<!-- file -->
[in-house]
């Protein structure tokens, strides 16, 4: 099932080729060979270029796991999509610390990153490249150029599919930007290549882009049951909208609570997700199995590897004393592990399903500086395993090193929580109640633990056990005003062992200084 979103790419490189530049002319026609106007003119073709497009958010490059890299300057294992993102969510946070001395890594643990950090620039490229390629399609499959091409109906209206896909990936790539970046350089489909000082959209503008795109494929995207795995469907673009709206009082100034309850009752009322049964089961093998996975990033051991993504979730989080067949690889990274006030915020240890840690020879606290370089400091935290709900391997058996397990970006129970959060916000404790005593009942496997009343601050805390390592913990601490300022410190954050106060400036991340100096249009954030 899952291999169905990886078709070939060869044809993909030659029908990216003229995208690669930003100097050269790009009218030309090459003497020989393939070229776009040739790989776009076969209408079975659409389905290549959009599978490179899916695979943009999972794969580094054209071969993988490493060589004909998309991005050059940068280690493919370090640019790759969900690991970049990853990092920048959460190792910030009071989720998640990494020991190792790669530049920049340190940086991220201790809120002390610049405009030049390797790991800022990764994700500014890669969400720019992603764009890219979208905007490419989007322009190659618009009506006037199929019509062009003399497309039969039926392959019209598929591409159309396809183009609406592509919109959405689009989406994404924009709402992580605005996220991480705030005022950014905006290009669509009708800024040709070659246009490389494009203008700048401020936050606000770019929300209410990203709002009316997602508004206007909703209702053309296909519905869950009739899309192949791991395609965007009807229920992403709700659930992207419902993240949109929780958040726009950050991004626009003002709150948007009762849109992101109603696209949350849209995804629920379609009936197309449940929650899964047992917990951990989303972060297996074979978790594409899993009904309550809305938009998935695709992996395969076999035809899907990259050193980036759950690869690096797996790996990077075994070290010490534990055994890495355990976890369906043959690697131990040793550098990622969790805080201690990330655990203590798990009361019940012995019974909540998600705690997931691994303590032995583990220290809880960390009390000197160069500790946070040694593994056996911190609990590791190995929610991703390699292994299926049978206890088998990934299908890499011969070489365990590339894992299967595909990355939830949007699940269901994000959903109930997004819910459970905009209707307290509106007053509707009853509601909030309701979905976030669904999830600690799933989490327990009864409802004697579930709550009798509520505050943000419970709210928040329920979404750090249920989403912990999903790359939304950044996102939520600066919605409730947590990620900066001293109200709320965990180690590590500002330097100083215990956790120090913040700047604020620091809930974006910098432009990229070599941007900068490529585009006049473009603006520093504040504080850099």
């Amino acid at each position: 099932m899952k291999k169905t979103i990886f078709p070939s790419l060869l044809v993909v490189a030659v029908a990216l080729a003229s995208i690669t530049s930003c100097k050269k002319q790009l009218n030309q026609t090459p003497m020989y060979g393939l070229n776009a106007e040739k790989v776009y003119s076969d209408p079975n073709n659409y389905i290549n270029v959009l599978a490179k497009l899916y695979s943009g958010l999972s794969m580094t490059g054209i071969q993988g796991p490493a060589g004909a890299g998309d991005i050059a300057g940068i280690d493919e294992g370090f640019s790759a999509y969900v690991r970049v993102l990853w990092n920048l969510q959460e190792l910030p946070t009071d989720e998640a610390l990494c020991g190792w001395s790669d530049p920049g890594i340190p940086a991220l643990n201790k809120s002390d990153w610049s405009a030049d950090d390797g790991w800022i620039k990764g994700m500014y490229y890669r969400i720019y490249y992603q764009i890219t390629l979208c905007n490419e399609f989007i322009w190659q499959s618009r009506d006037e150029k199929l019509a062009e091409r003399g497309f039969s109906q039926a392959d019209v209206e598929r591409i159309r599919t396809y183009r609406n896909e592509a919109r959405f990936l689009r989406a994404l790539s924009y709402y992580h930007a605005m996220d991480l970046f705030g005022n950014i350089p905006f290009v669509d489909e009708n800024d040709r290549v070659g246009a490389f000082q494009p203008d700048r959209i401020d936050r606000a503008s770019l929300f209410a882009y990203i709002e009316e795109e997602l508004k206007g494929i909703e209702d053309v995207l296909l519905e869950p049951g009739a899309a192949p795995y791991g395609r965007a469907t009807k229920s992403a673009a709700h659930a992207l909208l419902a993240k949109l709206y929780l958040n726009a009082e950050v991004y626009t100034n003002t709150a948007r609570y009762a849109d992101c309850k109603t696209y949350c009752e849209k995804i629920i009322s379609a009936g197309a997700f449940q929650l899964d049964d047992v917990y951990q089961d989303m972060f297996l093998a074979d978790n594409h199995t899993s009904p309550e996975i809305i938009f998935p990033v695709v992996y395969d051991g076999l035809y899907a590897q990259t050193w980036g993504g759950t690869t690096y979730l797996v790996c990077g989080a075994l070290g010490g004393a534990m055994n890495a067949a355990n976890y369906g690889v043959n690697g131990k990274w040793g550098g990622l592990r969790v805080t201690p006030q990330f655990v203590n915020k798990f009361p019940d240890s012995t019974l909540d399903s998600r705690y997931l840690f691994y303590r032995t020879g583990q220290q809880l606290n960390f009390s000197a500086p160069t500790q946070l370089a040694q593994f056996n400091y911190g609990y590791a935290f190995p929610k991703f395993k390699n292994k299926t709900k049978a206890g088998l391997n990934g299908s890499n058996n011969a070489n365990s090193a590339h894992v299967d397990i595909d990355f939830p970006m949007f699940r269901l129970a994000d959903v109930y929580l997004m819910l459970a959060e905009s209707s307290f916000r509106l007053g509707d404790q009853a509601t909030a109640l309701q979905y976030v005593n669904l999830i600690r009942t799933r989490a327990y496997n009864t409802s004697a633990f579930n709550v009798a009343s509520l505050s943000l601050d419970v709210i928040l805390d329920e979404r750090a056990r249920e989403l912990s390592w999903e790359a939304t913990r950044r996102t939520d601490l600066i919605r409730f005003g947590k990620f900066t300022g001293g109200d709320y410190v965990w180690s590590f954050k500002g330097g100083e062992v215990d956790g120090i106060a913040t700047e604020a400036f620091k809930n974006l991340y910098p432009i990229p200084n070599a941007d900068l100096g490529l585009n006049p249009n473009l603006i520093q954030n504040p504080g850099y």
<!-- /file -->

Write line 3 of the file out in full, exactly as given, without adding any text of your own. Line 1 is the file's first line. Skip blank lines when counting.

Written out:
């Amino acid at each position: 099932m899952k291999k169905t979103i990886f078709p070939s790419l060869l044809v993909v490189a030659v029908a990216l080729a003229s995208i690669t530049s930003c100097k050269k002319q790009l009218n030309q026609t090459p003497m020989y060979g393939l070229n776009a106007e040739k790989v776009y003119s076969d209408p079975n073709n659409y389905i290549n270029v959009l599978a490179k497009l899916y695979s943009g958010l999972s794969m580094t490059g054209i071969q993988g796991p490493a060589g004909a890299g998309d991005i050059a300057g940068i280690d493919e294992g370090f640019s790759a999509y969900v690991r970049v993102l990853w990092n920048l969510q959460e190792l910030p946070t009071d989720e998640a610390l990494c020991g190792w001395s790669d530049p920049g890594i340190p940086a991220l643990n201790k809120s002390d990153w610049s405009a030049d950090d390797g790991w800022i620039k990764g994700m500014y490229y890669r969400i720019y490249y992603q764009i890219t390629l979208c905007n490419e399609f989007i322009w190659q499959s618009r009506d006037e150029k199929l019509a062009e091409r003399g497309f039969s109906q039926a392959d019209v209206e598929r591409i159309r599919t396809y183009r609406n896909e592509a919109r959405f990936l689009r989406a994404l790539s924009y709402y992580h930007a605005m996220d991480l970046f705030g005022n950014i350089p905006f290009v669509d489909e009708n800024d040709r290549v070659g246009a490389f000082q494009p203008d700048r959209i401020d936050r606000a503008s770019l929300f209410a882009y990203i709002e009316e795109e997602l508004k206007g494929i909703e209702d053309v995207l296909l519905e869950p049951g009739a899309a192949p795995y791991g395609r965007a469907t009807k229920s992403a673009a709700h659930a992207l909208l419902a993240k949109l709206y929780l958040n726009a009082e950050v991004y626009t100034n003002t709150a948007r609570y009762a849109d992101c309850k109603t696209y949350c009752e849209k995804i629920i009322s379609a009936g197309a997700f449940q929650l899964d049964d047992v917990y951990q089961d989303m972060f297996l093998a074979d978790n594409h199995t899993s009904p309550e996975i809305i938009f998935p990033v695709v992996y395969d051991g076999l035809y899907a590897q990259t050193w980036g993504g759950t690869t690096y979730l797996v790996c990077g989080a075994l070290g010490g004393a534990m055994n890495a067949a355990n976890y369906g690889v043959n690697g131990k990274w040793g550098g990622l592990r969790v805080t201690p006030q990330f655990v203590n915020k798990f009361p019940d240890s012995t019974l909540d399903s998600r705690y997931l840690f691994y303590r032995t020879g583990q220290q809880l606290n960390f009390s000197a500086p160069t500790q946070l370089a040694q593994f056996n400091y911190g609990y590791a935290f190995p929610k991703f395993k390699n292994k299926t709900k049978a206890g088998l391997n990934g299908s890499n058996n011969a070489n365990s090193a590339h894992v299967d397990i595909d990355f939830p970006m949007f699940r269901l129970a994000d959903v109930y929580l997004m819910l459970a959060e905009s209707s307290f916000r509106l007053g509707d404790q009853a509601t909030a109640l309701q979905y976030v005593n669904l999830i600690r009942t799933r989490a327990y496997n009864t409802s004697a633990f579930n709550v009798a009343s509520l505050s943000l601050d419970v709210i928040l805390d329920e979404r750090a056990r249920e989403l912990s390592w999903e790359a939304t913990r950044r996102t939520d601490l600066i919605r409730f005003g947590k990620f900066t300022g001293g109200d709320y410190v965990w180690s590590f954050k500002g330097g100083e062992v215990d956790g120090i106060a913040t700047e604020a400036f620091k809930n974006l991340y910098p432009i990229p200084n070599a941007d900068l100096g490529l585009n006049p249009n473009l603006i520093q954030n504040p504080g850099y």